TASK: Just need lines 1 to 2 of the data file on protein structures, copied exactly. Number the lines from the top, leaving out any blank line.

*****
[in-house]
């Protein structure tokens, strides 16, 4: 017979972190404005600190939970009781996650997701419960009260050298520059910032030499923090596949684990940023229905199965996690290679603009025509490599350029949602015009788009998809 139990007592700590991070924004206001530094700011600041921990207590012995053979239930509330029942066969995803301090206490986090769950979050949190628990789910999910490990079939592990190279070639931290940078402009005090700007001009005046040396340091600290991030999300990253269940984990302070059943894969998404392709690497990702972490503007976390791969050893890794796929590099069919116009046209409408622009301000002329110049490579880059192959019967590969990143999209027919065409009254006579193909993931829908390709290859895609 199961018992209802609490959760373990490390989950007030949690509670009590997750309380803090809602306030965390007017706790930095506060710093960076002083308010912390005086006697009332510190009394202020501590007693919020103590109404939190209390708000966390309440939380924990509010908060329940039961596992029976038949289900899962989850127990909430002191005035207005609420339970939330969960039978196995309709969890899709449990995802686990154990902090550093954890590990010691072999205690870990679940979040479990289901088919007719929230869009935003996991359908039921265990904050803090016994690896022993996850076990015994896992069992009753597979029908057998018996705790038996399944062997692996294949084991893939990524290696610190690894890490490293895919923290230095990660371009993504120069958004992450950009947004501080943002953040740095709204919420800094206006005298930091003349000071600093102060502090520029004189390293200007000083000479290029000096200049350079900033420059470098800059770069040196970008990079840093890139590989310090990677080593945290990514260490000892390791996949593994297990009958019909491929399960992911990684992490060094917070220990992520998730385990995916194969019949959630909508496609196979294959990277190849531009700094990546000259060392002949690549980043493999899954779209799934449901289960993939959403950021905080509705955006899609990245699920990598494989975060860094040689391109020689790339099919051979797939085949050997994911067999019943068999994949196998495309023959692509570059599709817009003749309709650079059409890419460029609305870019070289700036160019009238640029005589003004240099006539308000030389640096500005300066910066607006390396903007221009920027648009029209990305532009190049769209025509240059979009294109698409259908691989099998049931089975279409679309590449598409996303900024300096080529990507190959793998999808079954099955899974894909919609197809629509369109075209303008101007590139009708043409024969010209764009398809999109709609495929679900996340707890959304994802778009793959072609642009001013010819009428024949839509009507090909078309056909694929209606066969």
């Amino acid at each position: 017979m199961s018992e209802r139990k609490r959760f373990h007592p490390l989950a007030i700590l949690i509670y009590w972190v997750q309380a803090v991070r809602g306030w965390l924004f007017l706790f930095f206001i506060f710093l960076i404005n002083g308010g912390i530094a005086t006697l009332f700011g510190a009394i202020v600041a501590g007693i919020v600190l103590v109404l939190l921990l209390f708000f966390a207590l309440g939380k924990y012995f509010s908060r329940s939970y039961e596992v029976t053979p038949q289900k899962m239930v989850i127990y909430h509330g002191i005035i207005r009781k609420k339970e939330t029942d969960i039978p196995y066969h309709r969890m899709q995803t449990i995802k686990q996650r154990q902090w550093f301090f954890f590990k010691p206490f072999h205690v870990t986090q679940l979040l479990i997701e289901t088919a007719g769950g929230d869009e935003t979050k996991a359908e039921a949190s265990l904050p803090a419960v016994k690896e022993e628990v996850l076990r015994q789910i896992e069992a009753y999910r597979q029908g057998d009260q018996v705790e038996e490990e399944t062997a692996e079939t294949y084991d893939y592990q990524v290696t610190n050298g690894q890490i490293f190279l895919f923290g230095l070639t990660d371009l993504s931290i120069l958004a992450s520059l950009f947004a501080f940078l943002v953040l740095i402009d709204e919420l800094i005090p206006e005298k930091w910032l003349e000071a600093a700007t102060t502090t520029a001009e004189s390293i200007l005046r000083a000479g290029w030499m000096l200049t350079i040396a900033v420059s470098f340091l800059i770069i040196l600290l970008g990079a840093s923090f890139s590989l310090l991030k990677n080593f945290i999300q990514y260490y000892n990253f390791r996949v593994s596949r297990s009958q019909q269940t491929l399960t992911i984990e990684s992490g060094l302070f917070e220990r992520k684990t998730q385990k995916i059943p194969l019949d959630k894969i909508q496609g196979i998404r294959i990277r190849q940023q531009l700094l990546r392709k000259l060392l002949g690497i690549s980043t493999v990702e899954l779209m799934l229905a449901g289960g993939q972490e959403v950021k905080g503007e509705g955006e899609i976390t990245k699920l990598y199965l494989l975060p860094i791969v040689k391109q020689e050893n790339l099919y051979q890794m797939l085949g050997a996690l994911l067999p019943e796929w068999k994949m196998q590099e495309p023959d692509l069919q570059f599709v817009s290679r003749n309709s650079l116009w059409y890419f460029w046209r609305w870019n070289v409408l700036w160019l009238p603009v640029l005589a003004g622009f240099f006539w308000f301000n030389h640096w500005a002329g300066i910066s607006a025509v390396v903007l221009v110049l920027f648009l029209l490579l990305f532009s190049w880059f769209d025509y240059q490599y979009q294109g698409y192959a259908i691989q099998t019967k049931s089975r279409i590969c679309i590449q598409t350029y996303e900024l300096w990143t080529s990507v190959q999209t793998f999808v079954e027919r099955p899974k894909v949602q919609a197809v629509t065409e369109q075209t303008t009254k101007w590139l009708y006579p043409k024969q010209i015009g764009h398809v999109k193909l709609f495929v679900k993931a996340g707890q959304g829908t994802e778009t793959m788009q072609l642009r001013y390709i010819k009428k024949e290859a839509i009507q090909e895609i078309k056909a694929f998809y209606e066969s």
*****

[in-house]
């Protein structure tokens, strides 16, 4: 017979972190404005600190939970009781996650997701419960009260050298520059910032030499923090596949684990940023229905199965996690290679603009025509490599350029949602015009788009998809 139990007592700590991070924004206001530094700011600041921990207590012995053979239930509330029942066969995803301090206490986090769950979050949190628990789910999910490990079939592990190279070639931290940078402009005090700007001009005046040396340091600290991030999300990253269940984990302070059943894969998404392709690497990702972490503007976390791969050893890794796929590099069919116009046209409408622009301000002329110049490579880059192959019967590969990143999209027919065409009254006579193909993931829908390709290859895609 199961018992209802609490959760373990490390989950007030949690509670009590997750309380803090809602306030965390007017706790930095506060710093960076002083308010912390005086006697009332510190009394202020501590007693919020103590109404939190209390708000966390309440939380924990509010908060329940039961596992029976038949289900899962989850127990909430002191005035207005609420339970939330969960039978196995309709969890899709449990995802686990154990902090550093954890590990010691072999205690870990679940979040479990289901088919007719929230869009935003996991359908039921265990904050803090016994690896022993996850076990015994896992069992009753597979029908057998018996705790038996399944062997692996294949084991893939990524290696610190690894890490490293895919923290230095990660371009993504120069958004992450950009947004501080943002953040740095709204919420800094206006005298930091003349000071600093102060502090520029004189390293200007000083000479290029000096200049350079900033420059470098800059770069040196970008990079840093890139590989310090990677080593945290990514260490000892390791996949593994297990009958019909491929399960992911990684992490060094917070220990992520998730385990995916194969019949959630909508496609196979294959990277190849531009700094990546000259060392002949690549980043493999899954779209799934449901289960993939959403950021905080509705955006899609990245699920990598494989975060860094040689391109020689790339099919051979797939085949050997994911067999019943068999994949196998495309023959692509570059599709817009003749309709650079059409890419460029609305870019070289700036160019009238640029005589003004240099006539308000030389640096500005300066910066607006390396903007221009920027648009029209990305532009190049769209025509240059979009294109698409259908691989099998049931089975279409679309590449598409996303900024300096080529990507190959793998999808079954099955899974894909919609197809629509369109075209303008101007590139009708043409024969010209764009398809999109709609495929679900996340707890959304994802778009793959072609642009001013010819009428024949839509009507090909078309056909694929209606066969």